An inadequate Transportation Control Plan does not relieve the MPO from their responsibility to develop transportation policies and plans which allow for the timely attainment and maintenance of the NAAQS as required by the Clean Air Act. It must again be emphasized that clean air is a statutory requirement and not an optional goal.
The air quality analysis performed for the long-range plan indicates that NAAQS will not be attained even in 1992. We have carefully reviewed the air quality modelling procedures and conclude that the models represent the stateof-the-art and have been properly applied. However, we conclude that the 1992 air quality estimates are conservative because of the assumption of full control of CO and HC automobile emissions after 1977 and large reductions of CO and HC from heavy duty vehicles in 1980. Therefore, air quality in 1992 may be worse than predicted by the models.
The land use growth pattern assumed in the long-range plan (6.2 modified) resembles a sprawl-type pattern. Implicit in this growth pattern is the assumption that highways will be built, such that growth will occur. These projections are thus self-fulfilling. The transportation codes assumed result in patterns and demands indicating more highways need to be built. The land use plan, as a result, is not an independent policy but rather a reflection of the desired transportation policies. In addition, this process does not allow for environmental assessment at the proper stage of the planning process.
Land use projections require as input policy for water and sewer, transit, highway and open space. Environmental constraints must be considered during development of policy, as well as during later stages of the modelling process. Until the environmental concerns are addressed in the land use planning, maintenance of the NAAQS cannot be assured by the long-range plan.
The short-range transportation improvement program (SRTIP) is inconsistent because it does not provide for attainment of the NAAQS. The SRTIP does provide for increased transit funding due to the metro construction. However, a firm commitment toward continued increased transit funding is lacking. Furthermore, the SRTIP does not directly provide a funding level such that timely implementation of the TCP measures will occur. The implementation dates have not been met and although the MPO gives assurance of accelerated implementation, the SRTIP does not clearly include funding for the efforts required to implement the measures.
I would like to meet with you in person immediately to discuss your instructions to the MPO. Transportation Systems Management planning is an excellent mechanism for insuring attainment of the NAAQS. Year 2000 planning, 208 planning and air quality maintenance studies now underway can provide a sound basis for insuring maintenance of the standards.
We appreciate the opportunity to review your determination of consistency and look forward to hearing from you. Sincerely,
DANIEL J. SNYDER III,
METROPOLITAN WASHINGTON GROUP,
THE SIERRA CLUB,
March 4, 1976. STATEMENT OF RIIEA L. COHEN
Chairman Mathias and members of the committee : Of the many urban problems with which Washington area residents and their elected representatives must deal daily, the funding of the Metro rapid rail system has been made the most urgent by the recent release of the Faucett report by the Subcommittee on Fiscal Affairs of the House Committee on the District of Columbia.
On November 7, 1965, Subcommittee Chairman Romano L. Mazzoli requested the Library of Congress to undertake a study of the proposed Metro rail system, that it be a "preliminary assessment ... of the desirability of a shift to some short-term funding approach for Metro to allow time for a thorough re-study before proceeding with the longer-term completion of the system.” The report was to contain three elements in particular:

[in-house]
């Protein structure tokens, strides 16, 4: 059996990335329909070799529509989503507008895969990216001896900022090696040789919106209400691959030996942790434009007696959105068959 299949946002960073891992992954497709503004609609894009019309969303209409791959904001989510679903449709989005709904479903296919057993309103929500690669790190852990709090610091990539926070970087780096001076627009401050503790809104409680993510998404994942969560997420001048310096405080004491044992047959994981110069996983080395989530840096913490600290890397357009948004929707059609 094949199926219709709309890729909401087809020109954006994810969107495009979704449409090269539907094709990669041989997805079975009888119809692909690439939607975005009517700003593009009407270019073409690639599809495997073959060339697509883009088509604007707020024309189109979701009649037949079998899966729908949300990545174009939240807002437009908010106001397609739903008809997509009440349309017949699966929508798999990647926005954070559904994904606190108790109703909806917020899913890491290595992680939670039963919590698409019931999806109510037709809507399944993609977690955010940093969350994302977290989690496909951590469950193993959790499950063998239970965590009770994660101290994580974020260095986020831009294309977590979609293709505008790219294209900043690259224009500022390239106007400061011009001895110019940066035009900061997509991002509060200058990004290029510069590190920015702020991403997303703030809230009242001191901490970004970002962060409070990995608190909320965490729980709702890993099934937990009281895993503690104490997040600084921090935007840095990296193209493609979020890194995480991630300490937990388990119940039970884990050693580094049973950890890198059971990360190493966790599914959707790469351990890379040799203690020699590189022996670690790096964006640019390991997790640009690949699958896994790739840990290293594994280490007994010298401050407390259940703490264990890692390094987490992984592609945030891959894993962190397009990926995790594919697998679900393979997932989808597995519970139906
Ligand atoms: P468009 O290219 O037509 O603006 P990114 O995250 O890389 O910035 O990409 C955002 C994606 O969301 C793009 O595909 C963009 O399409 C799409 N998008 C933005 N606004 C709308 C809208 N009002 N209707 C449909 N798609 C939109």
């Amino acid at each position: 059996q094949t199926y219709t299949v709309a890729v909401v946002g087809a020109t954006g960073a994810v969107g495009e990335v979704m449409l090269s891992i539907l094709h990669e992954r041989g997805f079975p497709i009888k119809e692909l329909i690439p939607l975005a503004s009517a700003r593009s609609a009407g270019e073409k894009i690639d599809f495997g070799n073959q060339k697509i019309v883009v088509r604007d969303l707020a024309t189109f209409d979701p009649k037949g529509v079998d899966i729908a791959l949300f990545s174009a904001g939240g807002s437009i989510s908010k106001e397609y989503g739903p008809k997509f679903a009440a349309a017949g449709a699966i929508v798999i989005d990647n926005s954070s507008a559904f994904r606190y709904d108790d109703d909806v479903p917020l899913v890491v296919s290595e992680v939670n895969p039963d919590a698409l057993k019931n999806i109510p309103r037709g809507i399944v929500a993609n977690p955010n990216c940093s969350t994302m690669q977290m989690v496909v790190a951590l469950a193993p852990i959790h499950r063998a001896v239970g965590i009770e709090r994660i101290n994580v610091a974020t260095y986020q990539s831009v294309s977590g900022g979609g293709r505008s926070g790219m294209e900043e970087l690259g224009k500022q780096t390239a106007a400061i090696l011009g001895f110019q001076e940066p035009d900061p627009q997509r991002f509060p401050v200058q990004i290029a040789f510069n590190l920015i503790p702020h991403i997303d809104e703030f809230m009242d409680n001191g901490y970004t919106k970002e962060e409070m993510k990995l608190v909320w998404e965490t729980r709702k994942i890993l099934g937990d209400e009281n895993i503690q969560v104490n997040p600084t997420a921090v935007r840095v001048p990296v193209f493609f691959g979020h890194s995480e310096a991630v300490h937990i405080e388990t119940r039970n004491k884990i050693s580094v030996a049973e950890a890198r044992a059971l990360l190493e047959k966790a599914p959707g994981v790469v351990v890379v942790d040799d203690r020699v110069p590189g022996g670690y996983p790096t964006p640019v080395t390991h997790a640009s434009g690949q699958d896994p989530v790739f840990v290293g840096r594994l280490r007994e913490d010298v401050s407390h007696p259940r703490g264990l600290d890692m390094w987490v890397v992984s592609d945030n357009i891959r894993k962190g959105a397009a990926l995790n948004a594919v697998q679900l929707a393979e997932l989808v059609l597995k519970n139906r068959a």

1. A concise cost-benefit appraisal of one or more possible alternatives to the presently planned 98-mile system, supported by as much detailed data analysis as is feasible;
2. Documentation of changes in metropolitan area economy, structure and function which may render invalid some original planning assumptions and forecasts supporting the 98-mile adopted regional plan for the rail transit system, and
3. Some assessment of the costs and impacts of the alternatives considered on present system financing agreements between Federal, state and
local governments." The Library of Congress engaged Jack Faucett Associates, Inc., of Chevy Chase, Maryland, on a contract for a study lasting six weeks and costing $4000. Released by the Subcommittee in early February, the study calls for a halt in Metro construction for six to nine months until after a "thorough alternatives analysis" has been conducted. The alternative which the consultants apparently prefer is truncating the Metro to a 68-mile system.
The Faucett report shows a stunning disdain for all of those human and environmental values relating to transportation alternatives which defy easy quantification in terms of dollars and cents, such as air quality, convenience and comfort, access to new job markets and access to public facilities and serv. ices. With regard to air quality, truncation of Metro rail service would lead to pressure for more highway construction to accommodate those commuters who would otherwise have become rail patrons. Even with the Metro rail system in the region's transportation plan as a basic element, the U.S. Environmental Protection Agency this week has declared the highway portion of that plan inconsistent with air quality standards.
In a letter to the Metropolitan Washington Council of Governments, EPA Region III Administrator Daniel J. Snyder pointed out, “We must emphasize that clean air is not an optional goal, but rather a requirement of the Clean Air Act." According to the attached Washington Post newspaper article, Snyder has recommended that the Federal Highway Administrator withhold highway construction funds "until air pollution control measures are strengthened.” Clearly, cutting back on mass transit for the region would exacerbate air pollution.
Two erroneous assumptions are central to the Faucett report : 1) that Metro's operating costs must be met by the farebox, and 2) that only population growth can greatly increase ridership. Then, pointing to the recent downward adjustments in population forecasts for the region, the report concludes that it is